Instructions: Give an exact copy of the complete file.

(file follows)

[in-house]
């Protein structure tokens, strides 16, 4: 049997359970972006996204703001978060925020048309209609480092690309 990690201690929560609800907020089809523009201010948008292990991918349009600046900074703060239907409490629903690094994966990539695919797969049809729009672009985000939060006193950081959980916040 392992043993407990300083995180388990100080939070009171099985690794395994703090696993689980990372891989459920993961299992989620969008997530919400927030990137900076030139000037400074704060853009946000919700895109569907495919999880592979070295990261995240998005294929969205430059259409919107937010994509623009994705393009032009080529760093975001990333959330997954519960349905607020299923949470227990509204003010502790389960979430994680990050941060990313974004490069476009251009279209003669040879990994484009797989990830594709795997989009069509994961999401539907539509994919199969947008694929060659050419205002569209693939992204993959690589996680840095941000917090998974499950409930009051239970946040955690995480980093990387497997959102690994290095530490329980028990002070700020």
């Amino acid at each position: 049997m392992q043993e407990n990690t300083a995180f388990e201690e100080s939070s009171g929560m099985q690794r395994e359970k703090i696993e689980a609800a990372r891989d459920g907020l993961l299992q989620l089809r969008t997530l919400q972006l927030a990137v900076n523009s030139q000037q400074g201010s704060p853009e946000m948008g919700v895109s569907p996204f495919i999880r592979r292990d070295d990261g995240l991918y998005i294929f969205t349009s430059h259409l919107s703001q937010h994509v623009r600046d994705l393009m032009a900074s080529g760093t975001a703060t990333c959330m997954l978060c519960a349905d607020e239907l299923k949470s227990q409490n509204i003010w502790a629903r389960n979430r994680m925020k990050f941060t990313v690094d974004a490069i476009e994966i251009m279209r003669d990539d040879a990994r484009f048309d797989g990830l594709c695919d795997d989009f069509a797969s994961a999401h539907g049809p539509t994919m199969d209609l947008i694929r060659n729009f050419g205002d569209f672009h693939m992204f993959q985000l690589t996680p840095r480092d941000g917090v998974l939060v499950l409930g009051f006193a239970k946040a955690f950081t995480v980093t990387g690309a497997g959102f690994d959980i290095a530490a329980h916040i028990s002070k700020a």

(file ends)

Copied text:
[in-house]
């Protein structure tokens, strides 16, 4: 049997359970972006996204703001978060925020048309209609480092690309 990690201690929560609800907020089809523009201010948008292990991918349009600046900074703060239907409490629903690094994966990539695919797969049809729009672009985000939060006193950081959980916040 392992043993407990300083995180388990100080939070009171099985690794395994703090696993689980990372891989459920993961299992989620969008997530919400927030990137900076030139000037400074704060853009946000919700895109569907495919999880592979070295990261995240998005294929969205430059259409919107937010994509623009994705393009032009080529760093975001990333959330997954519960349905607020299923949470227990509204003010502790389960979430994680990050941060990313974004490069476009251009279209003669040879990994484009797989990830594709795997989009069509994961999401539907539509994919199969947008694929060659050419205002569209693939992204993959690589996680840095941000917090998974499950409930009051239970946040955690995480980093990387497997959102690994290095530490329980028990002070700020």
């Amino acid at each position: 049997m392992q043993e407990n990690t300083a995180f388990e201690e100080s939070s009171g929560m099985q690794r395994e359970k703090i696993e689980a609800a990372r891989d459920g907020l993961l299992q989620l089809r969008t997530l919400q972006l927030a990137v900076n523009s030139q000037q400074g201010s704060p853009e946000m948008g919700v895109s569907p996204f495919i999880r592979r292990d070295d990261g995240l991918y998005i294929f969205t349009s430059h259409l919107s703001q937010h994509v623009r600046d994705l393009m032009a900074s080529g760093t975001a703060t990333c959330m997954l978060c519960a349905d607020e239907l299923k949470s227990q409490n509204i003010w502790a629903r389960n979430r994680m925020k990050f941060t990313v690094d974004a490069i476009e994966i251009m279209r003669d990539d040879a990994r484009f048309d797989g990830l594709c695919d795997d989009f069509a797969s994961a999401h539907g049809p539509t994919m199969d209609l947008i694929r060659n729009f050419g205002d569209f672009h693939m992204f993959q985000l690589t996680p840095r480092d941000g917090v998974l939060v499950l409930g009051f006193a239970k946040a955690f950081t995480v980093t990387g690309a497997g959102f690994d959980i290095a530490a329980h916040i028990s002070k700020a």